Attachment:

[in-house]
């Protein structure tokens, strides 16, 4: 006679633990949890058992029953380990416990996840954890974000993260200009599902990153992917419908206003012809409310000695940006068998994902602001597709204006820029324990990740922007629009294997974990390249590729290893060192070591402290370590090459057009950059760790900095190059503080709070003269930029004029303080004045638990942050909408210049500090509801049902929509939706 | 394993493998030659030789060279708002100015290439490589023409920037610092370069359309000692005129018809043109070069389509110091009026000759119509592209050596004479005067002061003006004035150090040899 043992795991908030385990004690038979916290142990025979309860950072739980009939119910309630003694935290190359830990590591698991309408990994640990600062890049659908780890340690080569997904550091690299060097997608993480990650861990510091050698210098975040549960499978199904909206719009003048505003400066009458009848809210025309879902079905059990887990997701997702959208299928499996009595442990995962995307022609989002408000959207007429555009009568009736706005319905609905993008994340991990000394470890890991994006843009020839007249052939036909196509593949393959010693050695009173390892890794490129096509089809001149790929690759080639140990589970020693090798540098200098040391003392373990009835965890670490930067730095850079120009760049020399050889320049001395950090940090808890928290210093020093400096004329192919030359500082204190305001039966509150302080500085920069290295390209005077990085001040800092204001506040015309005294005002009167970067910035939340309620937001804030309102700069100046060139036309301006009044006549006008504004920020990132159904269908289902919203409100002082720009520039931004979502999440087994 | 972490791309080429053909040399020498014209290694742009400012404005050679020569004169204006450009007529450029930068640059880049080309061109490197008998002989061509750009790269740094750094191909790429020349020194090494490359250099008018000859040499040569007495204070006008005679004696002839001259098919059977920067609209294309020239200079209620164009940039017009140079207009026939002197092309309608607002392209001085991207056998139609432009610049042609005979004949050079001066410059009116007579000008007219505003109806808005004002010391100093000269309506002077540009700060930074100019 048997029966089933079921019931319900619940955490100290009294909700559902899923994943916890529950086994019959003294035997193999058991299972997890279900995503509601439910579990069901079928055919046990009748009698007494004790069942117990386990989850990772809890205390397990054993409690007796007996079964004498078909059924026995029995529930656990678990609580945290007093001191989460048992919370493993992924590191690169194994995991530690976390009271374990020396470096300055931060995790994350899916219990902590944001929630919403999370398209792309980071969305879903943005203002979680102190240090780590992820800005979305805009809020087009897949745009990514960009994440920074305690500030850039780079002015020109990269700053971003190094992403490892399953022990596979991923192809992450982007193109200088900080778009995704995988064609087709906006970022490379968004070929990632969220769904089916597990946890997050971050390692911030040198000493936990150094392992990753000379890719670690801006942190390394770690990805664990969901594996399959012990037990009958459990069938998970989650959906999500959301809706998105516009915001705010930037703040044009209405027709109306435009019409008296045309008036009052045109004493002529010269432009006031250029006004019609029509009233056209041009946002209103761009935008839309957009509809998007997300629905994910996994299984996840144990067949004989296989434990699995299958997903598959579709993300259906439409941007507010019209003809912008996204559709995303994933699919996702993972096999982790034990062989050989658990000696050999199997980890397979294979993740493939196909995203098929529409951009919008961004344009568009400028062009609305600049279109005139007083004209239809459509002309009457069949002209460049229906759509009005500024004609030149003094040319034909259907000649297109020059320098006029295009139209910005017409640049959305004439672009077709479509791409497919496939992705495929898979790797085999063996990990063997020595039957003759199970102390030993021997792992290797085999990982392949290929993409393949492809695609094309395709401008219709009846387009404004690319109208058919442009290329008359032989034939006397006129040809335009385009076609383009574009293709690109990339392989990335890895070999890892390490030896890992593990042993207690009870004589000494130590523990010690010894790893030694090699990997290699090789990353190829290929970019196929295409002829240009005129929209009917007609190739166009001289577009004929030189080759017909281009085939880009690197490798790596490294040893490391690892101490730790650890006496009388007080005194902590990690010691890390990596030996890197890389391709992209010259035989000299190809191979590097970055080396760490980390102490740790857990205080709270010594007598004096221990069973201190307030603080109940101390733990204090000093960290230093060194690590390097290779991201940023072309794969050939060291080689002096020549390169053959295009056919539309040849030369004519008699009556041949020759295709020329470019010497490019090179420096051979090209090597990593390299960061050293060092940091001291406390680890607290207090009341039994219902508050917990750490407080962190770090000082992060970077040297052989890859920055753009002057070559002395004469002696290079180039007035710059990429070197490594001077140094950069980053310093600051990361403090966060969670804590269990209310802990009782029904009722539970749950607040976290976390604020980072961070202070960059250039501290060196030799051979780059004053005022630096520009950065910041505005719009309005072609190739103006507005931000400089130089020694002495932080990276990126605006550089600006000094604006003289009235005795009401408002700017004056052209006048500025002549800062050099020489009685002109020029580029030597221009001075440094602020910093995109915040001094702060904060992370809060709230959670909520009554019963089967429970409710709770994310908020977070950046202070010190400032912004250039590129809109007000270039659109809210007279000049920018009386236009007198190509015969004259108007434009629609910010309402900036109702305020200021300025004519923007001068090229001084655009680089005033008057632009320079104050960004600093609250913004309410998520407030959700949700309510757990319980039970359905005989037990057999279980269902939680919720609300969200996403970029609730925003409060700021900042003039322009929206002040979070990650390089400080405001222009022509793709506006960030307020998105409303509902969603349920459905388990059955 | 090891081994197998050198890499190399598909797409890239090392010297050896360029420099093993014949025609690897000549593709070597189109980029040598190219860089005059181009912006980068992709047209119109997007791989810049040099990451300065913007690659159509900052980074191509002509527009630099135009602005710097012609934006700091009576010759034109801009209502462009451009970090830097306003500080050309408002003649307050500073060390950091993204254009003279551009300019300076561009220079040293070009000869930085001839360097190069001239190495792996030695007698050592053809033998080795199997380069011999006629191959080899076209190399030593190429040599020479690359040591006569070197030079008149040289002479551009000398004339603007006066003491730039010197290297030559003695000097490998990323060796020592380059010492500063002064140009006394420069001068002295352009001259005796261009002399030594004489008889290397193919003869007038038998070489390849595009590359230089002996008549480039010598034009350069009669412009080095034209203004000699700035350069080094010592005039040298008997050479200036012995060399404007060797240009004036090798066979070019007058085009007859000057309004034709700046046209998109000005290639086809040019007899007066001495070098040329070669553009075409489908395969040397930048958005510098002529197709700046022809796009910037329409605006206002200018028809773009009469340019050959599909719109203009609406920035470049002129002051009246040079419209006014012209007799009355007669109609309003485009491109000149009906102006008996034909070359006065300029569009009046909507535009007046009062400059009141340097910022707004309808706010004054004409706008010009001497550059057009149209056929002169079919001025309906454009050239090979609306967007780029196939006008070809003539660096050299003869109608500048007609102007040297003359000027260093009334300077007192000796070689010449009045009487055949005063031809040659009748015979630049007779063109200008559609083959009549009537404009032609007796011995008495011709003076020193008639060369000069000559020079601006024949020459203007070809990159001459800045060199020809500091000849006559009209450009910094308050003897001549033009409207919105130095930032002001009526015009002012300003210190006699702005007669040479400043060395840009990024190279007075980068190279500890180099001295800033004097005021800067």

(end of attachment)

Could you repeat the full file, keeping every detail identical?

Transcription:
[in-house]
């Protein structure tokens, strides 16, 4: 006679633990949890058992029953380990416990996840954890974000993260200009599902990153992917419908206003012809409310000695940006068998994902602001597709204006820029324990990740922007629009294997974990390249590729290893060192070591402290370590090459057009950059760790900095190059503080709070003269930029004029303080004045638990942050909408210049500090509801049902929509939706 | 394993493998030659030789060279708002100015290439490589023409920037610092370069359309000692005129018809043109070069389509110091009026000759119509592209050596004479005067002061003006004035150090040899 043992795991908030385990004690038979916290142990025979309860950072739980009939119910309630003694935290190359830990590591698991309408990994640990600062890049659908780890340690080569997904550091690299060097997608993480990650861990510091050698210098975040549960499978199904909206719009003048505003400066009458009848809210025309879902079905059990887990997701997702959208299928499996009595442990995962995307022609989002408000959207007429555009009568009736706005319905609905993008994340991990000394470890890991994006843009020839007249052939036909196509593949393959010693050695009173390892890794490129096509089809001149790929690759080639140990589970020693090798540098200098040391003392373990009835965890670490930067730095850079120009760049020399050889320049001395950090940090808890928290210093020093400096004329192919030359500082204190305001039966509150302080500085920069290295390209005077990085001040800092204001506040015309005294005002009167970067910035939340309620937001804030309102700069100046060139036309301006009044006549006008504004920020990132159904269908289902919203409100002082720009520039931004979502999440087994 | 972490791309080429053909040399020498014209290694742009400012404005050679020569004169204006450009007529450029930068640059880049080309061109490197008998002989061509750009790269740094750094191909790429020349020194090494490359250099008018000859040499040569007495204070006008005679004696002839001259098919059977920067609209294309020239200079209620164009940039017009140079207009026939002197092309309608607002392209001085991207056998139609432009610049042609005979004949050079001066410059009116007579000008007219505003109806808005004002010391100093000269309506002077540009700060930074100019 048997029966089933079921019931319900619940955490100290009294909700559902899923994943916890529950086994019959003294035997193999058991299972997890279900995503509601439910579990069901079928055919046990009748009698007494004790069942117990386990989850990772809890205390397990054993409690007796007996079964004498078909059924026995029995529930656990678990609580945290007093001191989460048992919370493993992924590191690169194994995991530690976390009271374990020396470096300055931060995790994350899916219990902590944001929630919403999370398209792309980071969305879903943005203002979680102190240090780590992820800005979305805009809020087009897949745009990514960009994440920074305690500030850039780079002015020109990269700053971003190094992403490892399953022990596979991923192809992450982007193109200088900080778009995704995988064609087709906006970022490379968004070929990632969220769904089916597990946890997050971050390692911030040198000493936990150094392992990753000379890719670690801006942190390394770690990805664990969901594996399959012990037990009958459990069938998970989650959906999500959301809706998105516009915001705010930037703040044009209405027709109306435009019409008296045309008036009052045109004493002529010269432009006031250029006004019609029509009233056209041009946002209103761009935008839309957009509809998007997300629905994910996994299984996840144990067949004989296989434990699995299958997903598959579709993300259906439409941007507010019209003809912008996204559709995303994933699919996702993972096999982790034990062989050989658990000696050999199997980890397979294979993740493939196909995203098929529409951009919008961004344009568009400028062009609305600049279109005139007083004209239809459509002309009457069949002209460049229906759509009005500024004609030149003094040319034909259907000649297109020059320098006029295009139209910005017409640049959305004439672009077709479509791409497919496939992705495929898979790797085999063996990990063997020595039957003759199970102390030993021997792992290797085999990982392949290929993409393949492809695609094309395709401008219709009846387009404004690319109208058919442009290329008359032989034939006397006129040809335009385009076609383009574009293709690109990339392989990335890895070999890892390490030896890992593990042993207690009870004589000494130590523990010690010894790893030694090699990997290699090789990353190829290929970019196929295409002829240009005129929209009917007609190739166009001289577009004929030189080759017909281009085939880009690197490798790596490294040893490391690892101490730790650890006496009388007080005194902590990690010691890390990596030996890197890389391709992209010259035989000299190809191979590097970055080396760490980390102490740790857990205080709270010594007598004096221990069973201190307030603080109940101390733990204090000093960290230093060194690590390097290779991201940023072309794969050939060291080689002096020549390169053959295009056919539309040849030369004519008699009556041949020759295709020329470019010497490019090179420096051979090209090597990593390299960061050293060092940091001291406390680890607290207090009341039994219902508050917990750490407080962190770090000082992060970077040297052989890859920055753009002057070559002395004469002696290079180039007035710059990429070197490594001077140094950069980053310093600051990361403090966060969670804590269990209310802990009782029904009722539970749950607040976290976390604020980072961070202070960059250039501290060196030799051979780059004053005022630096520009950065910041505005719009309005072609190739103006507005931000400089130089020694002495932080990276990126605006550089600006000094604006003289009235005795009401408002700017004056052209006048500025002549800062050099020489009685002109020029580029030597221009001075440094602020910093995109915040001094702060904060992370809060709230959670909520009554019963089967429970409710709770994310908020977070950046202070010190400032912004250039590129809109007000270039659109809210007279000049920018009386236009007198190509015969004259108007434009629609910010309402900036109702305020200021300025004519923007001068090229001084655009680089005033008057632009320079104050960004600093609250913004309410998520407030959700949700309510757990319980039970359905005989037990057999279980269902939680919720609300969200996403970029609730925003409060700021900042003039322009929206002040979070990650390089400080405001222009022509793709506006960030307020998105409303509902969603349920459905388990059955 | 090891081994197998050198890499190399598909797409890239090392010297050896360029420099093993014949025609690897000549593709070597189109980029040598190219860089005059181009912006980068992709047209119109997007791989810049040099990451300065913007690659159509900052980074191509002509527009630099135009602005710097012609934006700091009576010759034109801009209502462009451009970090830097306003500080050309408002003649307050500073060390950091993204254009003279551009300019300076561009220079040293070009000869930085001839360097190069001239190495792996030695007698050592053809033998080795199997380069011999006629191959080899076209190399030593190429040599020479690359040591006569070197030079008149040289002479551009000398004339603007006066003491730039010197290297030559003695000097490998990323060796020592380059010492500063002064140009006394420069001068002295352009001259005796261009002399030594004489008889290397193919003869007038038998070489390849595009590359230089002996008549480039010598034009350069009669412009080095034209203004000699700035350069080094010592005039040298008997050479200036012995060399404007060797240009004036090798066979070019007058085009007859000057309004034709700046046209998109000005290639086809040019007899007066001495070098040329070669553009075409489908395969040397930048958005510098002529197709700046022809796009910037329409605006206002200018028809773009009469340019050959599909719109203009609406920035470049002129002051009246040079419209006014012209007799009355007669109609309003485009491109000149009906102006008996034909070359006065300029569009009046909507535009007046009062400059009141340097910022707004309808706010004054004409706008010009001497550059057009149209056929002169079919001025309906454009050239090979609306967007780029196939006008070809003539660096050299003869109608500048007609102007040297003359000027260093009334300077007192000796070689010449009045009487055949005063031809040659009748015979630049007779063109200008559609083959009549009537404009032609007796011995008495011709003076020193008639060369000069000559020079601006024949020459203007070809990159001459800045060199020809500091000849006559009209450009910094308050003897001549033009409207919105130095930032002001009526015009002012300003210190006699702005007669040479400043060395840009990024190279007075980068190279500890180099001295800033004097005021800067």